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An increasing number of schools are turning to vape detection technology to counter the growing prevalence of illicit vaping by pupils, as Ron Alalouff reports.
Whether or not headlines such as “vaping epidemic” and “vaping crisis” may be overblown, the incidence of vaping among children and teenagers is on the increase. Latest figures from Action on Smoking and Health (ASH) suggest that more than 20% of children have tried vaping. While just under 12% of children and teenagers only vaped once or twice, 7.6% were regularly vaping.
The proportion of children and teenagers currently vaping is more than double those who say they smoke – 7.6% compared to 3.6%.
The increased incidence of children vaping has led to schools installing vape detection systems – particularly in toilets where pupils tend to gather to vape. The advantage of such systems compared to CCTV is that they can be installed in cubicles without any privacy concerns, as they don’t capture video or audio.
Vape detectors are quite different from smoke detectors and are designed to serve different purposes.
While smoke detectors use technologies such as ionisation and photoelectric sensors to detect the presence of smoke, vape detectors have a sensor that analyses the air in its environment and detects the presence of vape aerosol.
Some detectors can also detect smoke from cigarettes and cannabis, and can monitor general air quality.
The two principal features of vape detectors are:
- Sensors: Vape detection systems use different types of sensors to detect the presence of vaping aerosol or its associated components. Particulate sensors detect and measure the particulate matter in the air, which is present when vaping occurs. They can identify the size, concentration, and composition of particles associated with vaping. Chemical sensors, on the other hand, analyse the air quality and detect specific compounds or chemicals commonly found in e-cigarette aerosol. These sensors can be calibrated to identify the unique chemical signatures of vaping aerosol.
- Air sampling: Vape detection systems often include air sampling mechanisms to collect air samples from the environment. The sensors then analyse the collected air samples to determine the presence of vaping aerosol or its associated chemicals.
When vaping is detected, the systems trigger an audible alarm, visual indicator or a signal sent to a monitoring system or mobile device. The alert can be sent to the school administration or individual staff members, who can take appropriate action.
Vaping in toilet cubicles
Andrew Jenkins, Managing Director of Schoolwatch told IFSEC Insider that almost all school vaping takes place in toilets, with as many as a dozen pupils cramming into one cubicle.
“The number of detectors needed by a school can vary wildly depending on the style of toilet blocks they have. Many are investing in unisex cubicles with floor-to-ceiling doors. These offer great privacy but are also perfect for vaping, as they have a dedicated extractor fan.
“We are working with one school with 82 separate cubicles with floor-to-ceiling doors needing 82 detectors. A sister school has eight toilet blocks with conventional open-top cubicles needing just 16. They have a similar number of pupils. One is potentially affordable, whilst the other isn’t.”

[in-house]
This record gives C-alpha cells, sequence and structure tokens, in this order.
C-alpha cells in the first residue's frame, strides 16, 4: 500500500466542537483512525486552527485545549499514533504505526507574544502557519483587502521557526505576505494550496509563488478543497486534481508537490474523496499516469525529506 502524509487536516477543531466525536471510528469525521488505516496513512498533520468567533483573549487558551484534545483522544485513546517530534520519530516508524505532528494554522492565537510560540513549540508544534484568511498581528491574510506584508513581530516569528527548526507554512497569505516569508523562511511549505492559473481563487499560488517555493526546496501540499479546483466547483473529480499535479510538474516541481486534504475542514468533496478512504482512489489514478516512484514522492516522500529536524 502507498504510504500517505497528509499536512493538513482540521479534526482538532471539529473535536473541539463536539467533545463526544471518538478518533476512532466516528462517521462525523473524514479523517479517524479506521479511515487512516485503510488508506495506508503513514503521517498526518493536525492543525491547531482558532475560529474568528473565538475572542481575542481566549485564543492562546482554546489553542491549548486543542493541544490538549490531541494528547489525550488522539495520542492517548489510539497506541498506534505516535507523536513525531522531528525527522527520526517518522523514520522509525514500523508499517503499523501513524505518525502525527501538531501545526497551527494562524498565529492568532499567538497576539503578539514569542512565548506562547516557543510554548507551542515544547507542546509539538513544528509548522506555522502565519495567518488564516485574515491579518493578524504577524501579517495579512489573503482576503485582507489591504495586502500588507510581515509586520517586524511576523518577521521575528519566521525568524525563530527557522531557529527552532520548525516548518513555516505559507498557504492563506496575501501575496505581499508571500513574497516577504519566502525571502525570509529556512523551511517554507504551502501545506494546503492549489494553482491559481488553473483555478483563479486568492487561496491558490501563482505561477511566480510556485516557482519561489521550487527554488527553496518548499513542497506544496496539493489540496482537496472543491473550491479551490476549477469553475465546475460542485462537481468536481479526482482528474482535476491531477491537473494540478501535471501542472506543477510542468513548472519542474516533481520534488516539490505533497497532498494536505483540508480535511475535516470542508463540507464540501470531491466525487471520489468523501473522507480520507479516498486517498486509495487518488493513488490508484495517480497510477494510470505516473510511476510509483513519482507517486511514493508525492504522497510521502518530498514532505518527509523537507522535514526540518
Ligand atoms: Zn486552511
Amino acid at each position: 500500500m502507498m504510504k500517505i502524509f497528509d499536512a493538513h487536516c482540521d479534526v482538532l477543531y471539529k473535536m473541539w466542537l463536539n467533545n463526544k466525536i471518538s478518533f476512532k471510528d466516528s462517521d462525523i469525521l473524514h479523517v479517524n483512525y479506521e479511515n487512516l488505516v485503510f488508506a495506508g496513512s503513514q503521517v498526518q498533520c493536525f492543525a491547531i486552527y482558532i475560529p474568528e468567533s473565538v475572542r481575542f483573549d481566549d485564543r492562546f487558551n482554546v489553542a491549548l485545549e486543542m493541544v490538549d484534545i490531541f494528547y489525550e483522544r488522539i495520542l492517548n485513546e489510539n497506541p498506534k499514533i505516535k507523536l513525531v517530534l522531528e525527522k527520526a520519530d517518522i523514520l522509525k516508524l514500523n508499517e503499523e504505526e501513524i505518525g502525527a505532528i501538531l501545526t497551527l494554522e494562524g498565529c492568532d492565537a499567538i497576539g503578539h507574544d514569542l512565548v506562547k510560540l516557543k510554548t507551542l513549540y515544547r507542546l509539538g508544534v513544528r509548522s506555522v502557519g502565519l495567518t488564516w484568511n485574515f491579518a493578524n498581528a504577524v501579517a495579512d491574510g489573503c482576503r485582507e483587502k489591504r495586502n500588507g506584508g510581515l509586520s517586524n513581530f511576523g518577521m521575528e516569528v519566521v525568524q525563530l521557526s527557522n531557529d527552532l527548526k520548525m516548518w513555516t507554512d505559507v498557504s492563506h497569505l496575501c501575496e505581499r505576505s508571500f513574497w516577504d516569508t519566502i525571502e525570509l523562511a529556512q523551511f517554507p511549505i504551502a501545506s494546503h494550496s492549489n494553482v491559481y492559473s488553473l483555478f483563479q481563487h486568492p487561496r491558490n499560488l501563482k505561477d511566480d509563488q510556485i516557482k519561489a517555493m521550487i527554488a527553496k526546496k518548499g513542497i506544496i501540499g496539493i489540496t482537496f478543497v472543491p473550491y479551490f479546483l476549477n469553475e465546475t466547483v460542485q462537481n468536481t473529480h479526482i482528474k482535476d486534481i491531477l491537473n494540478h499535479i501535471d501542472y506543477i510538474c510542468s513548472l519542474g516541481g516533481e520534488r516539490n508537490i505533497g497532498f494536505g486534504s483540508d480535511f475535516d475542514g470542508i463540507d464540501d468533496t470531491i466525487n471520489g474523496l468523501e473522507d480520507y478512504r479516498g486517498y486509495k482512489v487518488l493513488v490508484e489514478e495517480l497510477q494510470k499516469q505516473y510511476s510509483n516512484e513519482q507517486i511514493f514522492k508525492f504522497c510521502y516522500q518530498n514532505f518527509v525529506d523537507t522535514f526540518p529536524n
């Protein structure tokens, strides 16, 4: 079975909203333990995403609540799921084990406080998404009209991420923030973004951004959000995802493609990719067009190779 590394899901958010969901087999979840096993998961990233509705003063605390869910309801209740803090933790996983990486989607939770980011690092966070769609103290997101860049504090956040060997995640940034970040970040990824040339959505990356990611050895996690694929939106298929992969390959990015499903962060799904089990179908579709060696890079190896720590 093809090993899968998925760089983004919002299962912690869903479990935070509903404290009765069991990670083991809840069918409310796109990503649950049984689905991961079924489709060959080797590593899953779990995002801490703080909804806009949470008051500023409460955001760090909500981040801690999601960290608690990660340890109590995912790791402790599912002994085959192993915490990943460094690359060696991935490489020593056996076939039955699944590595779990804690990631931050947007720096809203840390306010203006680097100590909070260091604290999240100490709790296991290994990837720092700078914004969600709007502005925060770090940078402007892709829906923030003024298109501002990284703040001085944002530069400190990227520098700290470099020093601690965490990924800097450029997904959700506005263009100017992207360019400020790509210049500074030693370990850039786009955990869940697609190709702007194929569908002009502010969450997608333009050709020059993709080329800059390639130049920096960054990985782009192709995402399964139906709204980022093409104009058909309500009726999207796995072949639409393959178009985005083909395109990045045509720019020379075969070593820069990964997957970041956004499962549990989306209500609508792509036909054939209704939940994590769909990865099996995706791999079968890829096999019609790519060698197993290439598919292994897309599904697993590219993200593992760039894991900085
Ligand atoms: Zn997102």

Another player in the vape detection market is IPVideo Corporation, which utilises multi-sensors, software algorithms, machine learning and AI technology to alert users about vaping and other concerns in buildings.
Its solution, HALO, is said to detect the presence of smoke, and drills down to the type of smoke, vapour or gas. In addition, it can detect sound abnormalities such as shouting and even gunshots. The latest version – Halo 3C – includes added features such as emergency lighting and an optional people-counting sensor.
The detectors connect to HALO Cloud, which provides an online dashboard for monitoring and managing multiple devices and real-time data on a building’s air quality status. Like the Triton range, alerts can be sent to selected people via their own devices.
“We are seeing more products, including heat-not-burn technology, and hearing from the marketplace of an increase in the use of THC (tetrahydrocannabinol) and illicit drugs with the use of vaping,” says David Antar, President at IPVideo Corporation. “One of our school clients, for instance, had 20 emergency medical services calls for students in the bathrooms before our devices were installed, and have had none since.”
In addition to schools, the devices have been installed in public housing, hotels, public libraries, shops and restaurants.
Fire alarms activated
Giving evidence to the House of Commons Health and Social Care Committee in June, Laranya Caslin, Principal at St George’s Academy in Sleaford, said she estimates that around 25% of students at the school were vaping, and in some cases, were making excuses to leave lessons to go to the toilet and vape.
One consequence was vaping triggering smoke detectors and setting off the fire alarm, interrupting lessons on a regular basis.
“I became really concerned about interruptions to the exam season, so I had to change the smoke sensors to heat sensors really quickly, to prevent us being in and out while students were sitting GCSEs and A-levels. The ramifications are quite broad in an education setting.”